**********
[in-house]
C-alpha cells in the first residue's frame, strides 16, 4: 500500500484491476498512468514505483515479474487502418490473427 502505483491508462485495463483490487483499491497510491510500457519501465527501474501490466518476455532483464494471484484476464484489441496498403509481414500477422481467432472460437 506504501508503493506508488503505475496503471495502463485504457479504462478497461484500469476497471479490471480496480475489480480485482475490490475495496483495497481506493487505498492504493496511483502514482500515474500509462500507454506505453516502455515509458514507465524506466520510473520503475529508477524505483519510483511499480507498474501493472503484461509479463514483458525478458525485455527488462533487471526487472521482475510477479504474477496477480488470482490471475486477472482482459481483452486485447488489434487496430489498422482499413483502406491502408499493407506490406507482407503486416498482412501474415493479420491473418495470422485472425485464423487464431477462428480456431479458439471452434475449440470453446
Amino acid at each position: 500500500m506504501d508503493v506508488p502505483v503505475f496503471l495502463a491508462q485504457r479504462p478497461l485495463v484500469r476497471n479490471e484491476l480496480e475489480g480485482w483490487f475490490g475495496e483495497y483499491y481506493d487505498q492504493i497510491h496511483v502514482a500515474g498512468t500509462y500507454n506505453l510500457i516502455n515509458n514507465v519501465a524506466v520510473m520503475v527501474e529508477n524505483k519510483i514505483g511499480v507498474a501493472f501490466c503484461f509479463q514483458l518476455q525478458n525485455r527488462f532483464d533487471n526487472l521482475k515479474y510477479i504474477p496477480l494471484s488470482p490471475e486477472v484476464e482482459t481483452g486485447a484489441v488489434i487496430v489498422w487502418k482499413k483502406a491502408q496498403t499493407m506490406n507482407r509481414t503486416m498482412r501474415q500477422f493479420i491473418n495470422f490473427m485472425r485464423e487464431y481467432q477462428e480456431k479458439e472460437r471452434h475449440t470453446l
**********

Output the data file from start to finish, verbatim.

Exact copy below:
[in-house]
C-alpha cells in the first residue's frame, strides 16, 4: 500500500484491476498512468514505483515479474487502418490473427 502505483491508462485495463483490487483499491497510491510500457519501465527501474501490466518476455532483464494471484484476464484489441496498403509481414500477422481467432472460437 506504501508503493506508488503505475496503471495502463485504457479504462478497461484500469476497471479490471480496480475489480480485482475490490475495496483495497481506493487505498492504493496511483502514482500515474500509462500507454506505453516502455515509458514507465524506466520510473520503475529508477524505483519510483511499480507498474501493472503484461509479463514483458525478458525485455527488462533487471526487472521482475510477479504474477496477480488470482490471475486477472482482459481483452486485447488489434487496430489498422482499413483502406491502408499493407506490406507482407503486416498482412501474415493479420491473418495470422485472425485464423487464431477462428480456431479458439471452434475449440470453446
Amino acid at each position: 500500500m506504501d508503493v506508488p502505483v503505475f496503471l495502463a491508462q485504457r479504462p478497461l485495463v484500469r476497471n479490471e484491476l480496480e475489480g480485482w483490487f475490490g475495496e483495497y483499491y481506493d487505498q492504493i497510491h496511483v502514482a500515474g498512468t500509462y500507454n506505453l510500457i516502455n515509458n514507465v519501465a524506466v520510473m520503475v527501474e529508477n524505483k519510483i514505483g511499480v507498474a501493472f501490466c503484461f509479463q514483458l518476455q525478458n525485455r527488462f532483464d533487471n526487472l521482475k515479474y510477479i504474477p496477480l494471484s488470482p490471475e486477472v484476464e482482459t481483452g486485447a484489441v488489434i487496430v489498422w487502418k482499413k483502406a491502408q496498403t499493407m506490406n507482407r509481414t503486416m498482412r501474415q500477422f493479420i491473418n495470422f490473427m485472425r485464423e487464431y481467432q477462428e480456431k479458439e472460437r471452434h475449440t470453446l